Newspapers should think twice before making readers pay for news online.
In 2007, The New York Times canceled its previous online subscription model because they believed “offering unfettered access to New York Times reporting and analysis best serves the interest of our readers, our brand, and the long-term vitality of our journalism.”
After two years of market research, the fetters have reemerged.
The New York Times announced Wednesday that it will begin charging NYTimes.com users on a metered billing system starting January 2011. Readers will have free access to an undetermined number of articles each month before hitting a pay wall. International and domestic readers will pay the same price and subscribers to the print newspaper will not be charged. The price is yet to be determined.
However, they announced on their website that readers “will still be able to read individual articles through search sites like Google, Yahoo and Bing without charge.”
Certainly a fair share of die-hard New York Times fans consider it to be the gold standard for news and believe the content is worth paying for. However, those readers likely already subscribe to the print edition and are therefore exempt from paying for online content.
In December 2009, NYTimes.com had nearly 15.5 million unique visitors, according to Compete.com. These readers should expect a significant drop in traffic, as many will simply find other sources of news.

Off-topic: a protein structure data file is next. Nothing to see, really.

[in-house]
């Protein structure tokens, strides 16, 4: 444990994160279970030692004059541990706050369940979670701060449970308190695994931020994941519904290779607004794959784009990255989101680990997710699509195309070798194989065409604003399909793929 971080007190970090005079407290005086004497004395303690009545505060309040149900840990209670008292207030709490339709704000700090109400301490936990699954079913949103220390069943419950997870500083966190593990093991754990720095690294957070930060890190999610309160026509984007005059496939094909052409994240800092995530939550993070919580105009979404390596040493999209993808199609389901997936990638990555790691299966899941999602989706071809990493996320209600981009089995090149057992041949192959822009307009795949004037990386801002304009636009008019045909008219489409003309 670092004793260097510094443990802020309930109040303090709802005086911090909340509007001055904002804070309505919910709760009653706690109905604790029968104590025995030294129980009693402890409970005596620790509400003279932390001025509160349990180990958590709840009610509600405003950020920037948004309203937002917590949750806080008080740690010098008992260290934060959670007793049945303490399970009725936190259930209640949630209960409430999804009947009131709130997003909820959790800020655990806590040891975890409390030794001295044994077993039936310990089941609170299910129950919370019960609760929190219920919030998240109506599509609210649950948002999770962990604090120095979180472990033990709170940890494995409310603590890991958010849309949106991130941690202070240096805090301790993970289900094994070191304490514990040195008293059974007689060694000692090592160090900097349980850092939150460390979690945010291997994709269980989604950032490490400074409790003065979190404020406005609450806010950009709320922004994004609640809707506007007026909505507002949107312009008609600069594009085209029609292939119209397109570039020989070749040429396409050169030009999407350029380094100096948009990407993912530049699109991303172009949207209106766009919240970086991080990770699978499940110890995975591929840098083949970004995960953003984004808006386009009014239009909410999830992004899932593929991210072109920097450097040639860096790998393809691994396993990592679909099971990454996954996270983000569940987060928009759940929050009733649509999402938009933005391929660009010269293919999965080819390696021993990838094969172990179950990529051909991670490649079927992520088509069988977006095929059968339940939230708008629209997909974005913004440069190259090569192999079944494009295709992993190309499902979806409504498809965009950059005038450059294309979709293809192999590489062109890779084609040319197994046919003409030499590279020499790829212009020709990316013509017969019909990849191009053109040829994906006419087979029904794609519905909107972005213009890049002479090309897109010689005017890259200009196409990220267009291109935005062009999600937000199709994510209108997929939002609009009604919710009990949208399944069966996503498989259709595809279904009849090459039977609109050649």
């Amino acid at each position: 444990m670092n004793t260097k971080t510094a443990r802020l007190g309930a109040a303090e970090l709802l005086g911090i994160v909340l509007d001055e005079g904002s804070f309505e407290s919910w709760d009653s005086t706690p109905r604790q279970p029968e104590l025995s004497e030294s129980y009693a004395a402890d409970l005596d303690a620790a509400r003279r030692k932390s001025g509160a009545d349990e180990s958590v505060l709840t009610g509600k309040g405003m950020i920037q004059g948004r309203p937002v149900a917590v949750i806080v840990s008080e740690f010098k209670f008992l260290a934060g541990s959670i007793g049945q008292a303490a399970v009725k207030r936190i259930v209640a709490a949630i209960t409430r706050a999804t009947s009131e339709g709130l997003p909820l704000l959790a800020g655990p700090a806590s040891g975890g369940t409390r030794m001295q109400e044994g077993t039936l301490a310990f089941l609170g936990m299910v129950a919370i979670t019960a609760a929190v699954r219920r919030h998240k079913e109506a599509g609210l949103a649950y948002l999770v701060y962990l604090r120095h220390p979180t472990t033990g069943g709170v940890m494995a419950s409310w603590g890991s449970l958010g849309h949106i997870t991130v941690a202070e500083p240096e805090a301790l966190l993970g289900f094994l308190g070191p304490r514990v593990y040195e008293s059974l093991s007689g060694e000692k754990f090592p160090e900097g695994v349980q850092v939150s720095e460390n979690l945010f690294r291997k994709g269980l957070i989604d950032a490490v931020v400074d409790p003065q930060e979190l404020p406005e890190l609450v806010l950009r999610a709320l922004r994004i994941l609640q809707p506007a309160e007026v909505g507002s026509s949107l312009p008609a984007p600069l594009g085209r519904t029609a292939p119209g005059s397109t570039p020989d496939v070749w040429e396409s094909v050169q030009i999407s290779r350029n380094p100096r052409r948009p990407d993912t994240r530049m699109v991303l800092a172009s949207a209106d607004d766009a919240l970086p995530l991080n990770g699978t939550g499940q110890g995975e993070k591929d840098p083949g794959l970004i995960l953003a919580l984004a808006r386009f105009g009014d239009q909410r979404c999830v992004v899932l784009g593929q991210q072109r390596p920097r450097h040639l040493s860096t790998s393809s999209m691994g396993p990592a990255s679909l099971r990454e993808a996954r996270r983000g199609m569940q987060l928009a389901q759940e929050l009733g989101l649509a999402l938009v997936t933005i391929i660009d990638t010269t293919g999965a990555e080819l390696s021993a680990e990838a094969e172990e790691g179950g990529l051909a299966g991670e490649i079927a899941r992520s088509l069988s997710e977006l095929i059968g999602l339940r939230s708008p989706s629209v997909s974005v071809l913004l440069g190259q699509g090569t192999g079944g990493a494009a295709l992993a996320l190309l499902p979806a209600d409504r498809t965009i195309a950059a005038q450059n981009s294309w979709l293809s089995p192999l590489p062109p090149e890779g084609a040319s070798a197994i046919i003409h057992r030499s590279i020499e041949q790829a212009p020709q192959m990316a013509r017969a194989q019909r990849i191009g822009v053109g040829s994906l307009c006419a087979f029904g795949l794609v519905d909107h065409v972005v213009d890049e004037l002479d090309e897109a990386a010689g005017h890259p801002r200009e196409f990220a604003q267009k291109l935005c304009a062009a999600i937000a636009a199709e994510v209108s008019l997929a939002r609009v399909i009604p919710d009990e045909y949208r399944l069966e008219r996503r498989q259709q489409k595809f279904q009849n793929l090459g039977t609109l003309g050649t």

There is no dearth of media content online and the New York Times is not the beacon of enlightenment for the bourgeoise. Readers are inundated with far more news content than they could ever hope to consume. Once reaching their monthly article quota at NYTimes.com, they can simply avoid paying by going to other reputable news sources, like the Washington Post, for free stories.
Unless the New York Times can offer something readers cannot find anywhere else on the web, there is no real incentive to pay for access. Exclusivity is nearly impossible to achieve. Even if NYTimes.com breaks a big story, in mere minutes, other major news sources will have similar content available.
For New York Times followers determined not to pay for access, all it takes is a little extra time searching on Google to access articles for free. For anyone with a few minutes to spare, this could be an opportunity to save hundreds of dollars by skipping the subscription. It may be tedious, but beats having to pay a monthly fee.
It will be another year before the new pay system is implemented which gives other digital news outlets ample time to devise competing strategies.
We may find that a number of readers will be roped in by the new pay scheme, but it does not solve the real revenue problem.
Newspapers struggle online because advertising revenue is plummeting. According to the Pew Research Center’s 2009 Report on American Journalism, display advertising, the primary ad-revenue source for news, is declining. Although overall online ad spending is growing, it largely benefits Google and other search providers.
Advertisers that flock online are a completely different crowd from those that advertise in newspapers. It is easy to reach a very specific demographic or market niche online. For example, an advertiser targeting teen girls can put up an ad tailored for young women on Alloy.com. There is no narrow market for news – for the most part, it concerns the majority, therefore everyone reads it. Why would any advertiser waste money fishing for customers in general news?
If the New York Times marketing committee believes it has found a sustainable business model for new media, it is sadly mistaken. It would be better off soliciting donations from devotees instead of choking them to cough up cash.
Successful future business models for journalism have yet to be invented. Consumers will never be yoked into paying for content online again. There is still simply too much high quality free content in cyberspace. We have Google News now.